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Stepfamily Financial Resolutions—Part I


I believe with all my heart that a man who fathers a child is responsible for the emotional and financial need of that child. From debt incurred during the previous marriage, past due child support and the IRS seizure of income tax refunds, our first year as a stepfamily was inundated with fiery financial darts […]

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puffing snow

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Quick Cakes for Emergency Occasions


Certain events in our lives require us to take food to comfort or contribute to a life event; like a reunion, a funeral, or an illness.  My mom has a great cake that she calls her “funeral cake”.  I know it sounds tacky, but it is true. Our lives have gotten so hectic that sometimes […]

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Sensible Indulgences for a Frugal Mother

sensible indulgences

Sensible Indulgences, otherwise known as a few of my favorite things! It’s been busy around here, recently I discovered that my soon-to-be three year old poured non-dairy creamer into my Vera Bradley bag (a NICE Christmas gift from my sister), and it had dried and made a big mess.  Swim lessons start tomorrow, but when […]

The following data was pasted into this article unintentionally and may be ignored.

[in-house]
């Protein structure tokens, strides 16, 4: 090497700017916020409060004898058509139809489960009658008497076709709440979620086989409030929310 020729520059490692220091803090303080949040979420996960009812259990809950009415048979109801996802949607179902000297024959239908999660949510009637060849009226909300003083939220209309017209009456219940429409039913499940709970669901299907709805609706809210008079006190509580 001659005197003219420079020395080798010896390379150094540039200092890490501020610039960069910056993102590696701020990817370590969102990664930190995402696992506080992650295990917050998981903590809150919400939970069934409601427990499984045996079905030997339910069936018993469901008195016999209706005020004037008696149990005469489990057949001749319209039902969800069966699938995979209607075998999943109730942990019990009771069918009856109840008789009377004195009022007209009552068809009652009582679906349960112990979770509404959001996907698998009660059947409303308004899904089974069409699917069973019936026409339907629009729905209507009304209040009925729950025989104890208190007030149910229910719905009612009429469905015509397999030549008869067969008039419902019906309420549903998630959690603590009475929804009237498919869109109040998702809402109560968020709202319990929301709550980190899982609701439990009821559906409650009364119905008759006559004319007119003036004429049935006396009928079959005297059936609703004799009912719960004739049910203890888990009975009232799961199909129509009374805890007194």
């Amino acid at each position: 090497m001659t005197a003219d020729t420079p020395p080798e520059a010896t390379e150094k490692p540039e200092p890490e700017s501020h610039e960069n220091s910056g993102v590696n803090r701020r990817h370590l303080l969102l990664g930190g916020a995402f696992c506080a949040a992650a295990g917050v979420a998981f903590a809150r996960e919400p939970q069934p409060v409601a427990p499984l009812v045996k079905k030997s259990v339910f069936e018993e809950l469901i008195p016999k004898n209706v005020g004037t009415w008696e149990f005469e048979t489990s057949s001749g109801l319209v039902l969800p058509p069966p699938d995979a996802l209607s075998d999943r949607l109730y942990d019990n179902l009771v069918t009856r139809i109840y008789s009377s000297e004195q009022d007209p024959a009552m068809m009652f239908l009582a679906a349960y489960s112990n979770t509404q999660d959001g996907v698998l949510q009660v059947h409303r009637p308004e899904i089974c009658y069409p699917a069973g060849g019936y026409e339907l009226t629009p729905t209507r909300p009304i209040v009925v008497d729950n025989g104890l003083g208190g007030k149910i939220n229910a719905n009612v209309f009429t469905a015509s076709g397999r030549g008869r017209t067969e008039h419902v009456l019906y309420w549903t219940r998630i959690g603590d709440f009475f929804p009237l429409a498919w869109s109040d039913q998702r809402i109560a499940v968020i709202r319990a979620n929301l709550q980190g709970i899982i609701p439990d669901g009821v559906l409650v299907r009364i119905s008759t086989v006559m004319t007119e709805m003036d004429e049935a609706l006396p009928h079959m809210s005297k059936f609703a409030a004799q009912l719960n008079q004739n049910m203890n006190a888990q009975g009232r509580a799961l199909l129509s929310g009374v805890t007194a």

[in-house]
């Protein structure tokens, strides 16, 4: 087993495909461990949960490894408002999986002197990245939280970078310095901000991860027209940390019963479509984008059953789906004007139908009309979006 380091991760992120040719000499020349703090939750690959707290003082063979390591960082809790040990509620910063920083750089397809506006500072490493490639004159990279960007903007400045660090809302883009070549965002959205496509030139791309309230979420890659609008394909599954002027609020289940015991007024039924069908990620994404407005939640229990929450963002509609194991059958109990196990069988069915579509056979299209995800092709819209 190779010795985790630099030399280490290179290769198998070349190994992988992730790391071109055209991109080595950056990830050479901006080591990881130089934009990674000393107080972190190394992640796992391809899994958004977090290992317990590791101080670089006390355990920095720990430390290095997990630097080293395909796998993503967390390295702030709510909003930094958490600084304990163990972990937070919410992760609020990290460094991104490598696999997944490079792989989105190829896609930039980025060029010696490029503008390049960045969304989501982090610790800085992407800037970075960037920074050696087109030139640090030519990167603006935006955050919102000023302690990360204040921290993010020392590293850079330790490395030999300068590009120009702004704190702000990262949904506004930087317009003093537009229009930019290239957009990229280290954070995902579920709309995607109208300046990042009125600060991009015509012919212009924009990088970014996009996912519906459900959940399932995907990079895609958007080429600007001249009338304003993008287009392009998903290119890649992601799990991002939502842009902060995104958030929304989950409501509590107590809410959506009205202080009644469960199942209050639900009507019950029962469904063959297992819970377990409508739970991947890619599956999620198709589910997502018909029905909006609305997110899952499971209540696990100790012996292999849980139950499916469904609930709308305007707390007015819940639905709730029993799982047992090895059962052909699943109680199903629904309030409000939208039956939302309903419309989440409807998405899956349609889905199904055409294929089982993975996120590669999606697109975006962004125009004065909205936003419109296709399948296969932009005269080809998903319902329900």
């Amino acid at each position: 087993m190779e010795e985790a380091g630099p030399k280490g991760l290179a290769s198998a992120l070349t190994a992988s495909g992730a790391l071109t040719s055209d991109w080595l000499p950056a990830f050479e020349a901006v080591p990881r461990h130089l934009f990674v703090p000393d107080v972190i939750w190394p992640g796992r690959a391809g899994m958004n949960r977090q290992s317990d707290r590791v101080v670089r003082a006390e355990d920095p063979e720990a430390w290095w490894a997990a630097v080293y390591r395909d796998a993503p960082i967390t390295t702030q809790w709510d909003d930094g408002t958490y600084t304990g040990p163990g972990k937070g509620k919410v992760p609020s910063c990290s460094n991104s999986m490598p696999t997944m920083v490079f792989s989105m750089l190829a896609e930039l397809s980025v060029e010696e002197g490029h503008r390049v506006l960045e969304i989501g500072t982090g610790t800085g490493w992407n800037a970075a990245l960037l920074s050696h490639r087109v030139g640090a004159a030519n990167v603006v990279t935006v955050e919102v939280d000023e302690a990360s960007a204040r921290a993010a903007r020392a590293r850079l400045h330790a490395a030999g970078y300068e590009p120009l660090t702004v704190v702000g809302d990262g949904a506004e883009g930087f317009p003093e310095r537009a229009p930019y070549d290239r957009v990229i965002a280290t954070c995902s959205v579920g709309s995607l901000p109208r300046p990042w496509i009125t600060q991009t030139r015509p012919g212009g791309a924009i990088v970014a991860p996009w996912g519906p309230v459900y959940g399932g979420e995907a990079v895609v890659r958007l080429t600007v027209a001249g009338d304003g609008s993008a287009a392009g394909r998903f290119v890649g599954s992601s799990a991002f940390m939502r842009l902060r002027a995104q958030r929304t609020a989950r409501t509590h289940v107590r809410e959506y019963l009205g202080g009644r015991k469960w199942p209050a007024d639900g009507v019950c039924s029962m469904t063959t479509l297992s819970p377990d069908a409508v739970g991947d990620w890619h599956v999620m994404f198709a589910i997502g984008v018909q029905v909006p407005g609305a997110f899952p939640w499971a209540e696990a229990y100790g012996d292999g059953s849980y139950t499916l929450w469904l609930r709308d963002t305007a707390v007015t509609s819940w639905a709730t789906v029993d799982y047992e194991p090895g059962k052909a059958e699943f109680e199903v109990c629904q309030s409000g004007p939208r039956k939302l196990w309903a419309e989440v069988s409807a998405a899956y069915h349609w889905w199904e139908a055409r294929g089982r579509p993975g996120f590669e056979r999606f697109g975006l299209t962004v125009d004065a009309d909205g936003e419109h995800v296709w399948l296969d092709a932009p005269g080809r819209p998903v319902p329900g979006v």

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Cute January Birthday Gift Ideas

kids gifts

  The holidays are over, but many of us have children with January birthdays.  Each year we’re scratching our heads trying to figure out a birthday gift for our little ones. We found some fun items on a website called BRIKA. It features the work of authentic makers, artisans and designers. It’s an online shopping experience […]

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Organizing Winter Gear


I thought today would be a great time to make a quick inventory of what you may need for next winter season.  I don’t know about your house, but almost every hat, glove and pair of boots are drying out in my laundry room from sledding this weekend.  Since the kids (most of the kids) […]

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As much as we would all like to believe that we live like characters in a Barbara Taylor Bradford novel where we sip champagne in one of our six country homes whilst we wait for the butler to announce lunch, I’m guessing that many of you are like me: stuck in reality.  Not that being […]

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6 Things To Do This Year

kate spade planner

With the year at an end – comes celebrations, quality time with friends and family. It’s a time that inevitably makes me reflect on the past year and think about new passions and ambitions for the New Year coming up. I thought I’d share with you some things that I feel we could all do […]

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Top 5 Sale Shopping Tips


The holidays have finished, but the chaos at the malls and boutiques haven’t slowed down – in fact, many people say that come Christmas Day, real craziness begins! After Christmas sales have begun, parking lots are full, gifts are being returned, and bargain hunters are on the prowl. So for those of you that are […]